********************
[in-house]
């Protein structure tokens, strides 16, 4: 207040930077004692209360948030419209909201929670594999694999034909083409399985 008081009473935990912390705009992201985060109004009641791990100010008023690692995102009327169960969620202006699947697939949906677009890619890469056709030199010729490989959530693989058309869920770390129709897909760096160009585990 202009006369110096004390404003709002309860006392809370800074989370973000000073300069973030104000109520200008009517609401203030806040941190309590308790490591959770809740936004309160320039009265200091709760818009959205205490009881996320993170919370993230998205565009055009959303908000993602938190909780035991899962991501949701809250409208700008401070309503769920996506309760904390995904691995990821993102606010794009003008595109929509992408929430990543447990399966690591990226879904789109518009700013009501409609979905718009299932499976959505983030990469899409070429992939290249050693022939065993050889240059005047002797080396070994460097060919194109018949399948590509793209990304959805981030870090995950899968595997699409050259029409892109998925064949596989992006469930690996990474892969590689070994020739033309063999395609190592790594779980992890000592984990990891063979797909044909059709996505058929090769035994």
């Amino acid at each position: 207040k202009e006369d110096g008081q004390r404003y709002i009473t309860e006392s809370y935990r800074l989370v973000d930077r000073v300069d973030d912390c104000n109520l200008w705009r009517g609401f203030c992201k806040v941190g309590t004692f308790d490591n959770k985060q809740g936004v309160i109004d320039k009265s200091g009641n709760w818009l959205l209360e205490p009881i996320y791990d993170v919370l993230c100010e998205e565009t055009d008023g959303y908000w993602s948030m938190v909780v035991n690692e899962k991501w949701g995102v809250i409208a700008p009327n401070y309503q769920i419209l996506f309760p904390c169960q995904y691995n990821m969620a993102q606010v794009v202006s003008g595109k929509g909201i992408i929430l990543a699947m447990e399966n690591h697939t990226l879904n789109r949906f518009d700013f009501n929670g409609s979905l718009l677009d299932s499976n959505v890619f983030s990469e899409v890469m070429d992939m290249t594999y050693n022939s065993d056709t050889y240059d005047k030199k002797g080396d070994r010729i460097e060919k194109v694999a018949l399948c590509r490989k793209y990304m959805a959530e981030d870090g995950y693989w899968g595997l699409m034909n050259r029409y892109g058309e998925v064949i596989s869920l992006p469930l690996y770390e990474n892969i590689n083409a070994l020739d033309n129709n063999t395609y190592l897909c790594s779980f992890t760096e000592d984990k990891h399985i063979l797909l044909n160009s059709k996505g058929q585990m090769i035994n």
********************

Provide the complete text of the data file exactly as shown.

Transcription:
[in-house]
């Protein structure tokens, strides 16, 4: 207040930077004692209360948030419209909201929670594999694999034909083409399985 008081009473935990912390705009992201985060109004009641791990100010008023690692995102009327169960969620202006699947697939949906677009890619890469056709030199010729490989959530693989058309869920770390129709897909760096160009585990 202009006369110096004390404003709002309860006392809370800074989370973000000073300069973030104000109520200008009517609401203030806040941190309590308790490591959770809740936004309160320039009265200091709760818009959205205490009881996320993170919370993230998205565009055009959303908000993602938190909780035991899962991501949701809250409208700008401070309503769920996506309760904390995904691995990821993102606010794009003008595109929509992408929430990543447990399966690591990226879904789109518009700013009501409609979905718009299932499976959505983030990469899409070429992939290249050693022939065993050889240059005047002797080396070994460097060919194109018949399948590509793209990304959805981030870090995950899968595997699409050259029409892109998925064949596989992006469930690996990474892969590689070994020739033309063999395609190592790594779980992890000592984990990891063979797909044909059709996505058929090769035994």
């Amino acid at each position: 207040k202009e006369d110096g008081q004390r404003y709002i009473t309860e006392s809370y935990r800074l989370v973000d930077r000073v300069d973030d912390c104000n109520l200008w705009r009517g609401f203030c992201k806040v941190g309590t004692f308790d490591n959770k985060q809740g936004v309160i109004d320039k009265s200091g009641n709760w818009l959205l209360e205490p009881i996320y791990d993170v919370l993230c100010e998205e565009t055009d008023g959303y908000w993602s948030m938190v909780v035991n690692e899962k991501w949701g995102v809250i409208a700008p009327n401070y309503q769920i419209l996506f309760p904390c169960q995904y691995n990821m969620a993102q606010v794009v202006s003008g595109k929509g909201i992408i929430l990543a699947m447990e399966n690591h697939t990226l879904n789109r949906f518009d700013f009501n929670g409609s979905l718009l677009d299932s499976n959505v890619f983030s990469e899409v890469m070429d992939m290249t594999y050693n022939s065993d056709t050889y240059d005047k030199k002797g080396d070994r010729i460097e060919k194109v694999a018949l399948c590509r490989k793209y990304m959805a959530e981030d870090g995950y693989w899968g595997l699409m034909n050259r029409y892109g058309e998925v064949i596989s869920l992006p469930l690996y770390e990474n892969i590689n083409a070994l020739d033309n129709n063999t395609y190592l897909c790594s779980f992890t760096e000592d984990k990891h399985i063979l797909l044909n160009s059709k996505g058929q585990m090769i035994n």